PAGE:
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The app markets are filled with so-called "free-to-play" or "freemium" games, and it's no wonder: the most popular free games, like Candy Crush Saga, can rake in millions of dollars per day. These apps generally make money through a combination of advertising and in-app purchases, in which players are encouraged to pay for items to improve their gaming experience.
However, a recent survey from analytics and app marketing firm Swrve found that most people aren't spending all that much on in-app purchases. Instead, "about 0.15% of mobile gamers contribute 50% of all of the in-app purchases generated in free-to-play games," VentureBeat reported. In truth, these microtransactions seem to drive most gamers crazy. So why do game developers keep including in-app purchases, if only a small number of gamers are spending a lot on them? Are we stuck with microtransactions forever, or is there another way? Read on as we take a hard look at this trend in mobile gaming.
Ask a gamer what they think of microtransactions in freemium games, and you'll probably hear a tirade. Citing EA's Dungeon Keeper game, in which players can pay to have minions dig holes faster, blogger Thomas Baekdal said in-app purchases are hurting gamers: "What EA has done here has nothing to do with gaming, and the same is true for pretty much all other 'free-to-play + in-app purchase' games. We don't have a mobile gaming industry anymore. We have a mobile scamming industry."
It's worth noting that so-called "real" game studios aren't immune to the lure of microtransactions, either. Big name game studios have come under fire recently for walling off sections of release-day game content behind DLC, as well as including in-game microtransactions. The Xbox One's launch line-up includes a ton of microtransaction content, and Microsoft Studios chief Phil Spencer said they'll be watching closely to see if gamers actually bite on these extras. "And if fans don't like a micropayment? Don't buy it. Spencer said that he's making sure that all of the Xbox One game includes feedback mechanisms that allow Microsoft to closely track what gamers buy," Kotaku reported.
Interestingly, the Swrve survey mentioned above showed that the cash cow mobile gamers may be losing patience with in-app purchases, too. "Only 1.5% of active players surveyed in January actually made a purchase in that month," according to VentureBeat. If interest in microtransactions is waning, then it might be time to look at the alternative.
It's clear that in-app purchases are an evil in mobile gaming right now, but are they a necessary evil? Some industry experts say yes. Why? Because mobile gamers want free games. Flurry, a mobile advertising analytics firm, found that 90% of all the iOS apps in use in 2013 were free. The firm found that Android users were even less likely to pay, with the average price paid for an Android app coming to just six cents.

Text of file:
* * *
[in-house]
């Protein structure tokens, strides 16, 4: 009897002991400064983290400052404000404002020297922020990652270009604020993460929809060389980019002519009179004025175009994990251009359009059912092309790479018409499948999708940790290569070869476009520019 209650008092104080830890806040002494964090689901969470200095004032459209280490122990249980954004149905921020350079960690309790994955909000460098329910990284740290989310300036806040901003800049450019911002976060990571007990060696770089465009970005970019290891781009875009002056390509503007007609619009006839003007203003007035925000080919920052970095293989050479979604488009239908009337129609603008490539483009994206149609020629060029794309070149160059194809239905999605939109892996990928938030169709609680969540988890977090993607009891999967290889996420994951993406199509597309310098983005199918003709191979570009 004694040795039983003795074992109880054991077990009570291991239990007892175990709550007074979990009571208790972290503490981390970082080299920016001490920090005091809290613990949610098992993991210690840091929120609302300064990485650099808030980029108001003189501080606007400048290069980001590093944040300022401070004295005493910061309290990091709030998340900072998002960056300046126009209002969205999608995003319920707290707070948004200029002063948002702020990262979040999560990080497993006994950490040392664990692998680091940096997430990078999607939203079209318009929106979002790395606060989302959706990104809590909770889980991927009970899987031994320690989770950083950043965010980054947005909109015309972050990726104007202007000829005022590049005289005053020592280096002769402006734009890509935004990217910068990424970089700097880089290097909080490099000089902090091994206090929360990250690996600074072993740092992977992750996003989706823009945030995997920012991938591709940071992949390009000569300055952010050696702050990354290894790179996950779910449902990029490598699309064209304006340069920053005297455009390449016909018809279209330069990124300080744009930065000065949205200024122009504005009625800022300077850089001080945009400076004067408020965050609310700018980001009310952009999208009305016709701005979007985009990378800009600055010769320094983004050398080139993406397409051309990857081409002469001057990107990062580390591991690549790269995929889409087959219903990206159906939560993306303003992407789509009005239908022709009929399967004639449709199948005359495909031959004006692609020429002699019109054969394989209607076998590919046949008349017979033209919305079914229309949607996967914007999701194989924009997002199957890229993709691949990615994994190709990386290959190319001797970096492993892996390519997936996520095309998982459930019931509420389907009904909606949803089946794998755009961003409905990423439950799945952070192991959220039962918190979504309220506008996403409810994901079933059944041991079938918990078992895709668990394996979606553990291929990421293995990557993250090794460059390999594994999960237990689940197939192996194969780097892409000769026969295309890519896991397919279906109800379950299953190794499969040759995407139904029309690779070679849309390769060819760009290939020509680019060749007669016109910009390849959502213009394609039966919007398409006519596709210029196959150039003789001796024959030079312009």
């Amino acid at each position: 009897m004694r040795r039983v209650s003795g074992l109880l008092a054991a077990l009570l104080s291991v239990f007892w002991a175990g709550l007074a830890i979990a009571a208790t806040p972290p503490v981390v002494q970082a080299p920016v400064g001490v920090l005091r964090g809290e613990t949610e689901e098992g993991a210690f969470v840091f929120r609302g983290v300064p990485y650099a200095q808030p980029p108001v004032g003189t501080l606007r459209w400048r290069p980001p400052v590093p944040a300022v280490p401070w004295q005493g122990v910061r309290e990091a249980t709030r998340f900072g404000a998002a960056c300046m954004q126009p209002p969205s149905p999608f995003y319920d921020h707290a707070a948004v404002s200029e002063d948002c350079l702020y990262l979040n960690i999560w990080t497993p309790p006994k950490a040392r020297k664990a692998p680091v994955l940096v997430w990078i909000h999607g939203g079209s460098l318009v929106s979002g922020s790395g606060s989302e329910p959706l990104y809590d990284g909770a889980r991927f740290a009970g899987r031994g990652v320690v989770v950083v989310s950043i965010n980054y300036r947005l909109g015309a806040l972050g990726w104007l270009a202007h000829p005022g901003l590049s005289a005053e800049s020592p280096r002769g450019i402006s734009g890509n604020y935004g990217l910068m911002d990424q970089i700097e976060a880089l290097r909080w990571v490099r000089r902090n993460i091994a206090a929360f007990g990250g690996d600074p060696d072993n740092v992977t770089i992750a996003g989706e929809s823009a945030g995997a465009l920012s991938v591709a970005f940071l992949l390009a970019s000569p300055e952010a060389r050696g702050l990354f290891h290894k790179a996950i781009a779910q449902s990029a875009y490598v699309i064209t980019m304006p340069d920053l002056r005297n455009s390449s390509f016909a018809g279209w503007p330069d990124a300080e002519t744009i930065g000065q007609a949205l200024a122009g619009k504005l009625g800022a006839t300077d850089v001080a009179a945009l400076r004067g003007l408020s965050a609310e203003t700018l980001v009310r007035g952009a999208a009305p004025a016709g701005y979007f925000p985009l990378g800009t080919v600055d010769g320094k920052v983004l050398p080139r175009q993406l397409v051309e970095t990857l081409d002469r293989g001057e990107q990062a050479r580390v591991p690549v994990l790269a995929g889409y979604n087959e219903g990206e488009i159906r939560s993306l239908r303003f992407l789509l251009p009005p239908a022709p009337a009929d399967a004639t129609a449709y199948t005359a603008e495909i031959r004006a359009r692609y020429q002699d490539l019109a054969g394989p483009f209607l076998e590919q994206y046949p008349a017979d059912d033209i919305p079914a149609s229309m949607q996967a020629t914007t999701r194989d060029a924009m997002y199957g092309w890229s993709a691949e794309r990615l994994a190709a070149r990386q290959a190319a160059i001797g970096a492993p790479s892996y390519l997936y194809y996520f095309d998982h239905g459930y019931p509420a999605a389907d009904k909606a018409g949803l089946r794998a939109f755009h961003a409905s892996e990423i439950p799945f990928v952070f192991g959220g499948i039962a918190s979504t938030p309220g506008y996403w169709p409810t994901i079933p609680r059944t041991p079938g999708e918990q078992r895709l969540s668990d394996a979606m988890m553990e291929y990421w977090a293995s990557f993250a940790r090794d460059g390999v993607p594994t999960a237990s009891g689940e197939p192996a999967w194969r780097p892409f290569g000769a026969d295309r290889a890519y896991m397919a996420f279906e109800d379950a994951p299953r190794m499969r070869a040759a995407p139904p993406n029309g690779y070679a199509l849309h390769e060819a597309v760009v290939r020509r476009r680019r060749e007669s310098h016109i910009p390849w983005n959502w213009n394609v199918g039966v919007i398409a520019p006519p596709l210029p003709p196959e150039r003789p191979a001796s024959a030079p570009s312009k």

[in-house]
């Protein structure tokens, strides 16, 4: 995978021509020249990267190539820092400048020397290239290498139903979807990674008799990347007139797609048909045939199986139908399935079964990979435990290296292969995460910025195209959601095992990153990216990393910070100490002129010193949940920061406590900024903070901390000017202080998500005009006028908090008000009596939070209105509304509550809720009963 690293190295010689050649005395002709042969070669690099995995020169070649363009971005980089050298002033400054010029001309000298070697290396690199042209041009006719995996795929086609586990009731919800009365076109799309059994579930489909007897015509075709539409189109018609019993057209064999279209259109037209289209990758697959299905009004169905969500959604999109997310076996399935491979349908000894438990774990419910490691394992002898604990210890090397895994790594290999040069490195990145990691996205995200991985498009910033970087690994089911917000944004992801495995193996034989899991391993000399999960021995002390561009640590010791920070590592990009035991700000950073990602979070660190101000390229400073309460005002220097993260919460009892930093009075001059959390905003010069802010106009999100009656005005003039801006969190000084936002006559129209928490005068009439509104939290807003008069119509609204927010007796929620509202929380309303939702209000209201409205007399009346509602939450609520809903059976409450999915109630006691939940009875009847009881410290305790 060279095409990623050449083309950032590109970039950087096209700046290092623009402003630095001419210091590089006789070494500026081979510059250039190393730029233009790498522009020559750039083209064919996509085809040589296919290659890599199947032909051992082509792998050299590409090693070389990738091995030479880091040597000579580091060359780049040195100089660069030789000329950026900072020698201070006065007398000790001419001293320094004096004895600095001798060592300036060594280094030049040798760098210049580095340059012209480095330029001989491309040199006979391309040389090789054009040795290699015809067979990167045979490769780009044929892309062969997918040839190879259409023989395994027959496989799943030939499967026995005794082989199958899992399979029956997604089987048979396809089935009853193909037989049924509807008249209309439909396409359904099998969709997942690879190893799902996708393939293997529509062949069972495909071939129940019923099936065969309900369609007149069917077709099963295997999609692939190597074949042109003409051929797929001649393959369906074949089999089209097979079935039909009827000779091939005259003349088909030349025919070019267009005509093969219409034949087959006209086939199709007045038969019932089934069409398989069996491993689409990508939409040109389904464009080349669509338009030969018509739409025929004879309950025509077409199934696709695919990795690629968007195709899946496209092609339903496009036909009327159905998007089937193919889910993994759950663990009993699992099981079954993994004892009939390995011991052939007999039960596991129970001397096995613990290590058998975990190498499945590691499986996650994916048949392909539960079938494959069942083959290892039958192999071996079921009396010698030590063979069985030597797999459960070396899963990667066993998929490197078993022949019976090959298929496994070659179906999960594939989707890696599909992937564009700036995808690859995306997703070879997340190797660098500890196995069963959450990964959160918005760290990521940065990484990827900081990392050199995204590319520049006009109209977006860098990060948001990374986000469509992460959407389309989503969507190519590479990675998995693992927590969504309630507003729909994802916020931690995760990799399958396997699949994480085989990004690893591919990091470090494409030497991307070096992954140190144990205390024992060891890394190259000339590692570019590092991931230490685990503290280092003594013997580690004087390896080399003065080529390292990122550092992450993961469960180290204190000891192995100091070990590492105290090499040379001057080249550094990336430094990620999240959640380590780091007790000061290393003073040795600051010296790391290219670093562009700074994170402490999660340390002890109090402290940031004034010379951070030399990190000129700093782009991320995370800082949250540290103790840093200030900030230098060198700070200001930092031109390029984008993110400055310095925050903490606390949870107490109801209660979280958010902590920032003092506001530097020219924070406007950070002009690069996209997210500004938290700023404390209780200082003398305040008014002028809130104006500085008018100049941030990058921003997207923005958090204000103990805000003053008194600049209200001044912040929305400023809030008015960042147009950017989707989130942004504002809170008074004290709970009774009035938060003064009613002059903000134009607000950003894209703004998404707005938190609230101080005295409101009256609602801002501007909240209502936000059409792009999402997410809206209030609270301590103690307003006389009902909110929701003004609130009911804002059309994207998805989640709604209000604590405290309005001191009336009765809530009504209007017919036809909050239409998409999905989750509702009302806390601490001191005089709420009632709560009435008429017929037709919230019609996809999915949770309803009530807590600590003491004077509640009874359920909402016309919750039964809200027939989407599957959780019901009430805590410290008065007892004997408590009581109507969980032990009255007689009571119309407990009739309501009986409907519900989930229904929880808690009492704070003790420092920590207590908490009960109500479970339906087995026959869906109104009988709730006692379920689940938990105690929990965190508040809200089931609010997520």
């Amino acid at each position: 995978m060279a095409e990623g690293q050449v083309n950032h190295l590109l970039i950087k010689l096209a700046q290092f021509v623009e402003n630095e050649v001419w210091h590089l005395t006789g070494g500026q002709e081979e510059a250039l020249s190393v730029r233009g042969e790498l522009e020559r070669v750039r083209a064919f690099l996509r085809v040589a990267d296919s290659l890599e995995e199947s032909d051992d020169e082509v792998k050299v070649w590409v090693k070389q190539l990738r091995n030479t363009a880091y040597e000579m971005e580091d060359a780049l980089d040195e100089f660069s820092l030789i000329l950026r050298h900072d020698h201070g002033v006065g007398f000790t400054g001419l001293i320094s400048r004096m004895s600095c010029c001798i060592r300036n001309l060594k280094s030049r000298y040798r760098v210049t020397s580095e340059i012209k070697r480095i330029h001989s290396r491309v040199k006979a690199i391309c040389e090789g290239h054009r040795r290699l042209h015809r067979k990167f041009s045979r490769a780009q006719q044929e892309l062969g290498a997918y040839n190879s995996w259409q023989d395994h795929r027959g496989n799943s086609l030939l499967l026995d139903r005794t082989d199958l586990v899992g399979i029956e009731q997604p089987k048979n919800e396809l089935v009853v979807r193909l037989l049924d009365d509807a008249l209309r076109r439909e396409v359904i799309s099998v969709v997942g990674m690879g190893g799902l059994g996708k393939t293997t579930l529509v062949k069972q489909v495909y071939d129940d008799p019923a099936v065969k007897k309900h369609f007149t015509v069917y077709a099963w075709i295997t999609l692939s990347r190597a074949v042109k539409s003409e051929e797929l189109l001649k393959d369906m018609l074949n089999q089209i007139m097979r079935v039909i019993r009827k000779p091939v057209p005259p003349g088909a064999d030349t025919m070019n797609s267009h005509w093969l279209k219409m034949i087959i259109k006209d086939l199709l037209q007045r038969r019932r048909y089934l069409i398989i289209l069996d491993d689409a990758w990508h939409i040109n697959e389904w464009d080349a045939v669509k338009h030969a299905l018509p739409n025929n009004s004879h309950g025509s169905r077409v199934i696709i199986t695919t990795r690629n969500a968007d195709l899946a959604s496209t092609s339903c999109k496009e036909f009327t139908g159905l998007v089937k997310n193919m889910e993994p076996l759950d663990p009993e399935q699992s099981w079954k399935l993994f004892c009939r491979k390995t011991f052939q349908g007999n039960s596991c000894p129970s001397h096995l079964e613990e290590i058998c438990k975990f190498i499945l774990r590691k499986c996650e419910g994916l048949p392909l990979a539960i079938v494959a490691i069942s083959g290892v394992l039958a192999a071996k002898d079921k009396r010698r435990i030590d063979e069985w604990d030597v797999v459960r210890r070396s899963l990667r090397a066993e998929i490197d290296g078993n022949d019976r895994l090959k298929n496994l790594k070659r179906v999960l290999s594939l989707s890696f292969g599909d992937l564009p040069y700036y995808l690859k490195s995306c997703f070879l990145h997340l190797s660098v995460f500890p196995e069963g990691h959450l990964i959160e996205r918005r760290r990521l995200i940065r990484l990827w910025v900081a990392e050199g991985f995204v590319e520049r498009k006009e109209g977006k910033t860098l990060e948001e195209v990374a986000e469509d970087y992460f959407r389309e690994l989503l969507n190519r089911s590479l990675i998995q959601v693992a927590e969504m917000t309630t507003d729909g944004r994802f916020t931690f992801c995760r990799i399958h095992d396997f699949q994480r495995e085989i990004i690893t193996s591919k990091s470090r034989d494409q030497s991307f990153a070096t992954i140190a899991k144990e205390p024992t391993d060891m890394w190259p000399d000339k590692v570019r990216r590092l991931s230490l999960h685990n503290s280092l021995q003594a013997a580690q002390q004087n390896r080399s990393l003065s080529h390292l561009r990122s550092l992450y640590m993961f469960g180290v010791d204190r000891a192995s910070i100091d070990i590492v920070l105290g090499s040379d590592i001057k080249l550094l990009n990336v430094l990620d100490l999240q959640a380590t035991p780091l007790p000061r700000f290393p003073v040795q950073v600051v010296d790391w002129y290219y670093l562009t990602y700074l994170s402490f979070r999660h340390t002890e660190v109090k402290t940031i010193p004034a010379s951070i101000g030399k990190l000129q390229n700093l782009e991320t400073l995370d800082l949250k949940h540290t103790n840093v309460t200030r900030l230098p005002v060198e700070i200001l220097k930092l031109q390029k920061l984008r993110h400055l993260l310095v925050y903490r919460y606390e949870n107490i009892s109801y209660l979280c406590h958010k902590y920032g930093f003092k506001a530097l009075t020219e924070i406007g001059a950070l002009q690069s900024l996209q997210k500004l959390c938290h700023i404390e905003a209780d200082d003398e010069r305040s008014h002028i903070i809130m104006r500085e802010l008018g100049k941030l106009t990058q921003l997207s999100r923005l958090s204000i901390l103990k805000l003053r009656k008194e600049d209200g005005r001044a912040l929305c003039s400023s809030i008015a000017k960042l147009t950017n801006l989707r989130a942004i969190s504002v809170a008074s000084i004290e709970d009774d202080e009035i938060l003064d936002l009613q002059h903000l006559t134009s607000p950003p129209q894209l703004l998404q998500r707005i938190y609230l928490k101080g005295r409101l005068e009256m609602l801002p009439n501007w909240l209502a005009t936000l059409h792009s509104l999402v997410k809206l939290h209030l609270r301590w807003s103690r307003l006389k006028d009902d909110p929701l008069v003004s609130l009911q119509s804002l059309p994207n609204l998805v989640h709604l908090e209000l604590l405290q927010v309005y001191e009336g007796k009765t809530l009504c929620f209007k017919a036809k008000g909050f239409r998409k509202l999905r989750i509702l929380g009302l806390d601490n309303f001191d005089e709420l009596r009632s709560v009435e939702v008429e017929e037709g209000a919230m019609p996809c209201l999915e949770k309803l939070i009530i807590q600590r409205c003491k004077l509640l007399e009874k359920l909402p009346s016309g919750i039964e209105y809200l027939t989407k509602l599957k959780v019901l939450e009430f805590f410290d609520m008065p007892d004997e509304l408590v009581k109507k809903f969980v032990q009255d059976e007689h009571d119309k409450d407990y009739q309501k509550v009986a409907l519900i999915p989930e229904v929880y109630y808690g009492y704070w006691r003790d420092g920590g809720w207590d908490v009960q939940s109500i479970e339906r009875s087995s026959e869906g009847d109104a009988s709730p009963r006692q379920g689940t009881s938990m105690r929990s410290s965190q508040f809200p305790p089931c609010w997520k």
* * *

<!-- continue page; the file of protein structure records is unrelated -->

To recover the cost of developing an app without using ads or in-app purchases, most devs face a vicious cycle where they must raise the price to the point that no one will buy the app. As the blogger at Sealed Abstract explains, "You see all sorts of people who would 'gladly spend' $5 or $10 for some game. Very few people are thinking about $40, $60, or $80. That is the kind of pricing it would actually take."
Gamers aren't the only ones questioning the ethics of free-to-play games these days. In January, Apple reached a settlement with the Federal Trade Commission that forced the company to refund at least $32 million to parents. Kids were making millions of dollars worth of in-app purchases because parents didn't have to enter their Apple password for each microtransaction. According to CNN Money, "one consumer complained to the FTC that her daughter had spent $2,600 in the app Tap Pet Hotel."
This week, Apple and Google will speak to the EU's European Commission about in-app purchases in freemium games. According to CNET, "the EC will specifically assert that free games 'should not mislead consumers about the true costs' and 'not contain direct exhortations to children to buy items.'" While no direct action has yet been taken to regulate free-to-play games, it's clear that governments in the US and abroad are beginning to pay more attention to these apps.
Whether you're a developer arguing in favor of in-app purchases or a gamer crying foul, there's no denying that these microtransactions are still a profitable part of the mobile gaming market. While 0.15% of gamers might be delivering 50% of the revenue, the other 50% of in-app purchase money is coming from gamers who only buy a few things in these purportedly free games. Developers are not making these apps out of the goodness of their hearts, and there's obviously a huge market for free games. The profits will have to come from somewhere, which means we're stuck with in-app purchases — for now.
Of course, if you're tired of trading your cash for pixels, you can get the best deals on actual goods and services on your phone with the DealNews app for iOS or Android.